Maintaining the delicate flavor of your freshly caught fish is mostly a matter of avoiding spoilage, as well as preserving it in such a way that is easy on the nose. There are many ways various cultures have perfected to maintain the quality of a catch and prepare it into a delicious meal. Here are some easy tips to help you:
1. Avoid hard surfaces when landing a fish to prevent bruising. Washing the fish is an immediate priority; use a hose or bucket to rinse off any slime and possible bacteria. Water from nearby marinas, industrial or municipal discharges should never be used. To ensure your safety, potable water is the best bet.
2. To prevent the fish from deteriorating, it should be chilled not more than an hour after being caught. Planning out your method in advance could help you achieve proper icing with low-cost equipment. A well chilled cooler, with a three inch layer of ice on the bottom will serve well enough. A pound of fish should be covered with a pound of ice. Chlorinated water is a great solution for the final rinsing.
3. The fish should be cleaned as soon as possible. Keep in mind that the tissues are sterile, but the scales contain a variety of bacteria. It is a good idea to avoid rough treatment when cleaning the fish, as flesh wounds may allow that bacteria to spread. Gut the fish by cutting the belly as to leave no blood or viscera within the body. Be careful not to soak your fish fillets for too long in water, a this may reduce texture and flavor.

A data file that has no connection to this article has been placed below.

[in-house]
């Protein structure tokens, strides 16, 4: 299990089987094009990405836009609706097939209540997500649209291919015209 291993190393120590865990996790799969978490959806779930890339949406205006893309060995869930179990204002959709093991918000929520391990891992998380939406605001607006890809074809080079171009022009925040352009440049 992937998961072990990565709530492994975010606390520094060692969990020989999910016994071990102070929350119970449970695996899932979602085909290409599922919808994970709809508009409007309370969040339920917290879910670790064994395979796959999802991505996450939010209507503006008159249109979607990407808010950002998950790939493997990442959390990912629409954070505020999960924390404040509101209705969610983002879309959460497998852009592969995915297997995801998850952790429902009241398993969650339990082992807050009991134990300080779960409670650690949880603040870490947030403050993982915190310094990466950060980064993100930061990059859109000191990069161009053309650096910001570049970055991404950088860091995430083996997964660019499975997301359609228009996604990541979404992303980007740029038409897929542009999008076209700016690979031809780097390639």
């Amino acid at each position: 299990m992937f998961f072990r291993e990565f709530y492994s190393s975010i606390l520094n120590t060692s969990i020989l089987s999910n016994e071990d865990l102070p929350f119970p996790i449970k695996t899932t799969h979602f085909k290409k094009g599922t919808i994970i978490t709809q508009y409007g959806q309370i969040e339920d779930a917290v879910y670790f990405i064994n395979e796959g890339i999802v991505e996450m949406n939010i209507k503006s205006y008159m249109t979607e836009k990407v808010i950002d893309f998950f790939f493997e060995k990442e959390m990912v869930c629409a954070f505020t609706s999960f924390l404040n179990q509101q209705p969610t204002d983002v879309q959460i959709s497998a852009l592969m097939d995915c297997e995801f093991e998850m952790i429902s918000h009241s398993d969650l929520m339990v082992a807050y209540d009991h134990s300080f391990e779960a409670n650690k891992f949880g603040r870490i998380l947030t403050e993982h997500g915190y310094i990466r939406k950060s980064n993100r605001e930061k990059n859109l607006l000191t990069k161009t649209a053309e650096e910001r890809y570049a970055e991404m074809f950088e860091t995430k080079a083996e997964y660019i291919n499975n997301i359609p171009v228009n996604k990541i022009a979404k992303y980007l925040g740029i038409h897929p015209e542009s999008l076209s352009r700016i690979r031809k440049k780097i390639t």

4. If properly cleaned, the nutritional value and quality of the meat can be kept for up to five days. Be sure to wash your hands before touching the cleaned fish. There are many ways to cook the various types of fish, but there is a golden rule to be aware of: whole or not, cook ten minutes for every inch of the fish. Make that fifteen minutes for foil enclosed fish or if sauce baking. When cooking frozen fish, double the time.
It is a good rule-of-thumb to allow for extra time when baking fish in aluminum foil, allowing the heat to fully penetrate; an extra five minutes for fresh fish and an extra ten minutes for frozen. If you plan on thawing the fish before cooking, let it thaw out overnight in the refrigerator or run cold water over it while keeping it wrapped. Never use water at room temperature for thawing. Be careful when cooking with thawed-out frozen fish as it's easy to ruin it by making it mushy or dry.
Now that you know the basics of cleaning and preparing fresh fish, the only thing to do is go out and catch some! A whole lifetime can be spent exploring the culinary arts regarding fish, and you are just getting started. Bon appetite!